People with the following lifestyle choices were found to also be likely to partake in charitable giving:Those who vote
- Those who leave a charitable gift in their Will
- Those who volunteer
- Those who recycle
- Those who sign online petitions
This would also suggest that people who are choosing to give today aren’t just stationary supporters – They don’t want to sit back and watch what their money does, they want to be an active part of it. They want to see change, and they want to be a part of that change happening. This brings us back to why community-driven fundraising can be so successful.
You can also engage potential supporters by using these lifestyle choices in your marketing material, to appeal to their interests and nature and show that you are like-minded in your ambition to make change happen.
Social Media Platforms Inspire Giving
I’m sure by now that you’ve got various social media platforms, and possibly even have an employee who’s time is devoted to your social media strategy, communicating to supporters and catching the eye of new donors.
Social media has an enormous influence on fundraising and provides so many opportunities to drive initiatives, ask for donations, inspire community projects and share success stories. Every Like, Share, Retweet, Regram builds your followers and increases your reach.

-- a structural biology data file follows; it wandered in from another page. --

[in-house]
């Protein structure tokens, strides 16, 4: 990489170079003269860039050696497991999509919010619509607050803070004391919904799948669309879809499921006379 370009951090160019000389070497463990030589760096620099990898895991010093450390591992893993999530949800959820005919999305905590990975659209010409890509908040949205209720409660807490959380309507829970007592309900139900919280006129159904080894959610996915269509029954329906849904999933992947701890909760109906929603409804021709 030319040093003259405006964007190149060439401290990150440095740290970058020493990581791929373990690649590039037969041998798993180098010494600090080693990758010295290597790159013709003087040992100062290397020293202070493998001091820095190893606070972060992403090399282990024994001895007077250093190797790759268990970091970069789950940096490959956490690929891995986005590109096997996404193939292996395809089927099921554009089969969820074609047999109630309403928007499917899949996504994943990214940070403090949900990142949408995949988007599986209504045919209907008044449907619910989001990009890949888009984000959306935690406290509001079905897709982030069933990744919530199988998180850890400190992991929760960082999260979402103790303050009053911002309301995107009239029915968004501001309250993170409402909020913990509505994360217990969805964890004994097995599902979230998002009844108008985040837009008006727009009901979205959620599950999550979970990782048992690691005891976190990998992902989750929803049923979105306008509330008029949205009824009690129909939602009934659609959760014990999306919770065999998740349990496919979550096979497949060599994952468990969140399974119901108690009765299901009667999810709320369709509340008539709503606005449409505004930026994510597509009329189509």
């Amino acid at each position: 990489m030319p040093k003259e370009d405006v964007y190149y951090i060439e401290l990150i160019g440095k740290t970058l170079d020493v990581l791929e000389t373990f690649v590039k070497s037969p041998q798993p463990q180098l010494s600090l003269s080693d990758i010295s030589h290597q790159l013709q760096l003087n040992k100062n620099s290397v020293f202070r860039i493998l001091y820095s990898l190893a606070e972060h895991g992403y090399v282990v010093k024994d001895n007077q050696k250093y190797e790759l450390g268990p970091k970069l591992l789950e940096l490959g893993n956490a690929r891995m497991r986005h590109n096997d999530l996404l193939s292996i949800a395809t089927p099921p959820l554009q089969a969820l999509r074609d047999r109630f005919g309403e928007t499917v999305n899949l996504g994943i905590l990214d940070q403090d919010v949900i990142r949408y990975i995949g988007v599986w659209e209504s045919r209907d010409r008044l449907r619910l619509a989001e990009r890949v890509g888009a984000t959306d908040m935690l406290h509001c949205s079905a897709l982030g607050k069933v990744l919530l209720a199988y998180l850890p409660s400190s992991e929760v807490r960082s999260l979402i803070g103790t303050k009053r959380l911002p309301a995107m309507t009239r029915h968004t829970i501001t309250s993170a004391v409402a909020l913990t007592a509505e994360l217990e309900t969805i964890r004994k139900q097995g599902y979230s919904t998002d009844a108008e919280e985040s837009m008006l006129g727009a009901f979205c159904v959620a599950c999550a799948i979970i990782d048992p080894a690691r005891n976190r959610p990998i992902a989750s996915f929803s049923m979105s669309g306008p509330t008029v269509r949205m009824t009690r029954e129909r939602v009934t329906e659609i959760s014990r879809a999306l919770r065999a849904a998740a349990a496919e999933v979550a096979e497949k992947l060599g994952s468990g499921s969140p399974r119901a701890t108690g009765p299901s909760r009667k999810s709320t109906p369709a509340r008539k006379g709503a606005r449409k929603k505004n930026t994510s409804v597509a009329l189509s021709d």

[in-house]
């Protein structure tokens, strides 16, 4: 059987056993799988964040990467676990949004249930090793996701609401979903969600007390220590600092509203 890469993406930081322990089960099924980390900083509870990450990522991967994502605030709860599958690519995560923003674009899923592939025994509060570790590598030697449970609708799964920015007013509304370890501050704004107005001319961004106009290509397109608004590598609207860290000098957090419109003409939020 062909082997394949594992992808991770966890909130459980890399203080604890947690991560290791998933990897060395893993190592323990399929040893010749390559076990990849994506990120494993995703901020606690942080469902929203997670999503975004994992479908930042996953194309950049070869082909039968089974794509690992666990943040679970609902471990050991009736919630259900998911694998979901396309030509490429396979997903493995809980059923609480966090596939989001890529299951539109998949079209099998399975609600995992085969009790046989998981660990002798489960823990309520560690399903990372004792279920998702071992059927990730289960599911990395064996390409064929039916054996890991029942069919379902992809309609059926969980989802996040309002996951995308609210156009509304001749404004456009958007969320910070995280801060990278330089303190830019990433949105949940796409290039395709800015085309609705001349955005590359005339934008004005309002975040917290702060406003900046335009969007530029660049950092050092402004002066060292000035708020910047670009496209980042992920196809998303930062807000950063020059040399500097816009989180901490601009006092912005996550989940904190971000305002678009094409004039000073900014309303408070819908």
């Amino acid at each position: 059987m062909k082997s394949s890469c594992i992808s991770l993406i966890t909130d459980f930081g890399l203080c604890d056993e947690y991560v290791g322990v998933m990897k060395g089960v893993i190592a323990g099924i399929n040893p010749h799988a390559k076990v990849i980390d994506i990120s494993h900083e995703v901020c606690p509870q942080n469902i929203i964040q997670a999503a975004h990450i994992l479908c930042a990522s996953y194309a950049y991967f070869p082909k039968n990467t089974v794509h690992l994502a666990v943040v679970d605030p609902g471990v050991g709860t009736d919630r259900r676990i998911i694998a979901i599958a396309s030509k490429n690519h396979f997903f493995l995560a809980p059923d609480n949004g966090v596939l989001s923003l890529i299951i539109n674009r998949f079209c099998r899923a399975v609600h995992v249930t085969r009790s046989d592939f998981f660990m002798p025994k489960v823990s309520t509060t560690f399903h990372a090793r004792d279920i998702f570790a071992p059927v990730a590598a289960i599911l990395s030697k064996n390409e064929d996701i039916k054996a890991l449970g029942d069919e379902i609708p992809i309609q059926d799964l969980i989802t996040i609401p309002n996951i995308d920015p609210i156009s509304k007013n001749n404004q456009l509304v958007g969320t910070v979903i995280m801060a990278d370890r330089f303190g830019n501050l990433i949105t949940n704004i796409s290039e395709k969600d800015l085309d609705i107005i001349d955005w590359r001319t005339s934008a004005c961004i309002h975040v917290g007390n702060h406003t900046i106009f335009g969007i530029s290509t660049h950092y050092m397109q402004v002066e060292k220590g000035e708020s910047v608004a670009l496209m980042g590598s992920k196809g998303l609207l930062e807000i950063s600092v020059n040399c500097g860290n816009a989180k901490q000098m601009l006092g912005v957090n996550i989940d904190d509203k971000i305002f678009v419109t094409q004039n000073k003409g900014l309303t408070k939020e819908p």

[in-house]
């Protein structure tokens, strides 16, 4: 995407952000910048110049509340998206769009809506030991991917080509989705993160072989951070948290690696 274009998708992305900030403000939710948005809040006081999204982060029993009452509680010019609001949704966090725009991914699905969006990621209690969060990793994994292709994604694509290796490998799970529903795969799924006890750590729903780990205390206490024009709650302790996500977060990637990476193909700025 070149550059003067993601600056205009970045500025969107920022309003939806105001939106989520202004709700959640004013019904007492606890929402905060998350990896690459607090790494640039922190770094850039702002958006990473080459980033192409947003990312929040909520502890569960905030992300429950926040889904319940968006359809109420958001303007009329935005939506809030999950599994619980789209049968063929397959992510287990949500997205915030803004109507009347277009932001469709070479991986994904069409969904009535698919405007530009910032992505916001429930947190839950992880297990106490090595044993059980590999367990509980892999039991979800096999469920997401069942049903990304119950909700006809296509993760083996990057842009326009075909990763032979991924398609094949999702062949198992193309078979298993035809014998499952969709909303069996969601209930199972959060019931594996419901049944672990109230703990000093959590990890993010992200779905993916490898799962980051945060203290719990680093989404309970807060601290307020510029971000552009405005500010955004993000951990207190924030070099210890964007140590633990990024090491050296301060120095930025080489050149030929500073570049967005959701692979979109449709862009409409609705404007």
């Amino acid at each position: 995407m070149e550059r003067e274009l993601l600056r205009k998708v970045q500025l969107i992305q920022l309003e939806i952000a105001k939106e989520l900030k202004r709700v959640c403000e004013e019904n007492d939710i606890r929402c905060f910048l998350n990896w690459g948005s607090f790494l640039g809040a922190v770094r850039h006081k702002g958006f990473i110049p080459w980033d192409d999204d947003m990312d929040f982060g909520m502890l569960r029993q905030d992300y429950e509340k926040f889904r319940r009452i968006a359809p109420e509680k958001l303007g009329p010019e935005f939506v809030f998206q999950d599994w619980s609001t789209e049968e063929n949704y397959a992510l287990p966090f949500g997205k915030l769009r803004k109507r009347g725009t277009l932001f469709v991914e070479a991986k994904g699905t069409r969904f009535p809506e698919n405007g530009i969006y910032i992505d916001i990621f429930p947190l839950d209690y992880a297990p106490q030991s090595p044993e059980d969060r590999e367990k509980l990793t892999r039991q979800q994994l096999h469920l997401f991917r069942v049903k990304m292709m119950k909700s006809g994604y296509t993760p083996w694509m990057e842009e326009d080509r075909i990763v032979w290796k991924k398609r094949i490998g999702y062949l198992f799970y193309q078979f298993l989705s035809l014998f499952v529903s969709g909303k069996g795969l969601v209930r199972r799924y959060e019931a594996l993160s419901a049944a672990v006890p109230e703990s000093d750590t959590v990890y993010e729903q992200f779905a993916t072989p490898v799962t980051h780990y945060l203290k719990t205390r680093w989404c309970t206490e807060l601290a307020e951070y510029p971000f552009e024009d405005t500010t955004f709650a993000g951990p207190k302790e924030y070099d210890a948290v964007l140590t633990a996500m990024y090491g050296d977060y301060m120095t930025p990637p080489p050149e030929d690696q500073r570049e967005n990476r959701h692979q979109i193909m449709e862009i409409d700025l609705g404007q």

If you’re wondering which platforms are most worthy of your time and efforts, then data from this report suggests that Facebook (56%), Instagram (20%) and Twitter (13%) are your best online fundraising friends.
This is like community spirit and organically grown supporters, but on a potentially quicker and more dynamic scale.
The other great thing about this, as discussed in a previous blog, is that people love to look good in-front of their peers. If you can see a friend has donated £20 on a Just Giving fundraising page, you are probably more likely to match that donation or even increase what you give.
And don’t forget to ask your followers to share your content and spread the word on your great cause!
Donation Size Trends
Social media might fuel sponsorship donations and organically grown online communities of supporters, but it’s been found that the donations gained from social media tend to be smaller in value.
There seems to be a direct correlation between communication method and donation size – 40% of donations under $100 were inspired by social media, whereas 33% of donations over $1000 were spurred on by email.
So, don’t forfeit email communication for social media – There needs to be a careful balance between the two so you can successfully encourage both types of donations.
Say thank you! Donor’s love to be thanked, but apparently there is one particular mode of communication that people prefer for this.
They want it to be personal, but they also don’t want to feel like money and time has been mis-spent by writing a tonne of hand-written thank you notes.
Instead, a personalised email is the favourite with a staggering 68% of donors saying they would rather receive a thank you by email rather than letter (20%), postcard (5%), social media (3%) or text message (3%).
Hopefully that has got your brain ticking with ideas to put into practice! Check back next week when we’ll finish our list of trends in giving and how you could use them to boost your fundraising.